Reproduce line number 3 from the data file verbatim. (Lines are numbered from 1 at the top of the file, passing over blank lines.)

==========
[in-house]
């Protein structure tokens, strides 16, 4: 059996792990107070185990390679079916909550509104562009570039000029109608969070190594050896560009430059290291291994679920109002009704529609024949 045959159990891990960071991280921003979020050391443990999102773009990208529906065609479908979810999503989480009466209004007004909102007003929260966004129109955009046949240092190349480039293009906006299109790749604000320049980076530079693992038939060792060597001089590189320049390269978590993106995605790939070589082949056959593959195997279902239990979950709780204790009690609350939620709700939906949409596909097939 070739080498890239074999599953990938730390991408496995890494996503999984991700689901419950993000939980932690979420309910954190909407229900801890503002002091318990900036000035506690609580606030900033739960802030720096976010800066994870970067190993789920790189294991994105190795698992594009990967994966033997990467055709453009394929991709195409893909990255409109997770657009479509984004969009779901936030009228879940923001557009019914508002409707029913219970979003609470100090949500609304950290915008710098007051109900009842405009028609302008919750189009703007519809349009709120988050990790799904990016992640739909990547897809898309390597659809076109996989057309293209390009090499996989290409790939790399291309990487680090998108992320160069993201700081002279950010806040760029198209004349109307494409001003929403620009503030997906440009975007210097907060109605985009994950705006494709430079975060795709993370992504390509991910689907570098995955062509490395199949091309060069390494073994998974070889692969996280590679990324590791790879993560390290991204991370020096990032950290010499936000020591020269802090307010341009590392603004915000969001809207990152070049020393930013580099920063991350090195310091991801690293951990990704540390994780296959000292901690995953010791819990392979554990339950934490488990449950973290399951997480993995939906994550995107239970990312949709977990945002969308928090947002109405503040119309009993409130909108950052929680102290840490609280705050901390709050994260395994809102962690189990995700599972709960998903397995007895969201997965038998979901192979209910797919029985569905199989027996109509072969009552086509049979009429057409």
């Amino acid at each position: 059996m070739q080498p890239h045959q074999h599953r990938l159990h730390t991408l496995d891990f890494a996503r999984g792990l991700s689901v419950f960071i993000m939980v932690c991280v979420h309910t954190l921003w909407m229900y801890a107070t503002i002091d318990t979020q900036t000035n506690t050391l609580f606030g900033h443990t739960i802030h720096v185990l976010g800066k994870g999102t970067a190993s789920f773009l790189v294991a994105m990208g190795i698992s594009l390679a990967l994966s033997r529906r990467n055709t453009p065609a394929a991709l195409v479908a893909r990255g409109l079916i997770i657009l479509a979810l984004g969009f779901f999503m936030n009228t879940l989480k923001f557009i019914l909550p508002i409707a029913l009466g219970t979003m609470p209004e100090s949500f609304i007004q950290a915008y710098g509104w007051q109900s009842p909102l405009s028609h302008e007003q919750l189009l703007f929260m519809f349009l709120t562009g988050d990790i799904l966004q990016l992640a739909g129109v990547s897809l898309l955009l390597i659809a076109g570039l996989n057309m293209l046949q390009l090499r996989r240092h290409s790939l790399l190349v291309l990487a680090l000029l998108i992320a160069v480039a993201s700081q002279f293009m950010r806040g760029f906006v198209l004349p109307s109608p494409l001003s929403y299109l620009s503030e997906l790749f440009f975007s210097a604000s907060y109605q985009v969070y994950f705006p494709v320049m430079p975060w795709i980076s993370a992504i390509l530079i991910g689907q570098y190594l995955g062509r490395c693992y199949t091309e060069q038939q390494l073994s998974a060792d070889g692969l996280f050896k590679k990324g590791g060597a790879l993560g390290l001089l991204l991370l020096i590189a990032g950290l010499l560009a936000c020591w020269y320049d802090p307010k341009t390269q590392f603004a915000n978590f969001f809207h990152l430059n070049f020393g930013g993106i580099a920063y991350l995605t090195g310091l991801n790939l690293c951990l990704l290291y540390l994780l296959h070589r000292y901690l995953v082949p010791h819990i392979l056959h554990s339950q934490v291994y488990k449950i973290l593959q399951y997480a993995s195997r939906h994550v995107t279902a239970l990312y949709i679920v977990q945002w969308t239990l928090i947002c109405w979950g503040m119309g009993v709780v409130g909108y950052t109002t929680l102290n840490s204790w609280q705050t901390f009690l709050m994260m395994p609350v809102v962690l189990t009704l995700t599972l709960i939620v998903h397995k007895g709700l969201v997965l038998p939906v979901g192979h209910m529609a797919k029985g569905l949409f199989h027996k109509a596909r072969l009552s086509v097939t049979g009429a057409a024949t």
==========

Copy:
């Amino acid at each position: 059996m070739q080498p890239h045959q074999h599953r990938l159990h730390t991408l496995d891990f890494a996503r999984g792990l991700s689901v419950f960071i993000m939980v932690c991280v979420h309910t954190l921003w909407m229900y801890a107070t503002i002091d318990t979020q900036t000035n506690t050391l609580f606030g900033h443990t739960i802030h720096v185990l976010g800066k994870g999102t970067a190993s789920f773009l790189v294991a994105m990208g190795i698992s594009l390679a990967l994966s033997r529906r990467n055709t453009p065609a394929a991709l195409v479908a893909r990255g409109l079916i997770i657009l479509a979810l984004g969009f779901f999503m936030n009228t879940l989480k923001f557009i019914l909550p508002i409707a029913l009466g219970t979003m609470p209004e100090s949500f609304i007004q950290a915008y710098g509104w007051q109900s009842p909102l405009s028609h302008e007003q919750l189009l703007f929260m519809f349009l709120t562009g988050d990790i799904l966004q990016l992640a739909g129109v990547s897809l898309l955009l390597i659809a076109g570039l996989n057309m293209l046949q390009l090499r996989r240092h290409s790939l790399l190349v291309l990487a680090l000029l998108i992320a160069v480039a993201s700081q002279f293009m950010r806040g760029f906006v198209l004349p109307s109608p494409l001003s929403y299109l620009s503030e997906l790749f440009f975007s210097a604000s907060y109605q985009v969070y994950f705006p494709v320049m430079p975060w795709i980076s993370a992504i390509l530079i991910g689907q570098y190594l995955g062509r490395c693992y199949t091309e060069q038939q390494l073994s998974a060792d070889g692969l996280f050896k590679k990324g590791g060597a790879l993560g390290l001089l991204l991370l020096i590189a990032g950290l010499l560009a936000c020591w020269y320049d802090p307010k341009t390269q590392f603004a915000n978590f969001f809207h990152l430059n070049f020393g930013g993106i580099a920063y991350l995605t090195g310091l991801n790939l690293c951990l990704l290291y540390l994780l296959h070589r000292y901690l995953v082949p010791h819990i392979l056959h554990s339950q934490v291994y488990k449950i973290l593959q399951y997480a993995s195997r939906h994550v995107t279902a239970l990312y949709i679920v977990q945002w969308t239990l928090i947002c109405w979950g503040m119309g009993v709780v409130g909108y950052t109002t929680l102290n840490s204790w609280q705050t901390f009690l709050m994260m395994p609350v809102v962690l189990t009704l995700t599972l709960i939620v998903h397995k007895g709700l969201v997965l038998p939906v979901g192979h209910m529609a797919k029985g569905l949409f199989h027996k109509a596909r072969l009552s086509v097939t049979g009429a057409a024949t």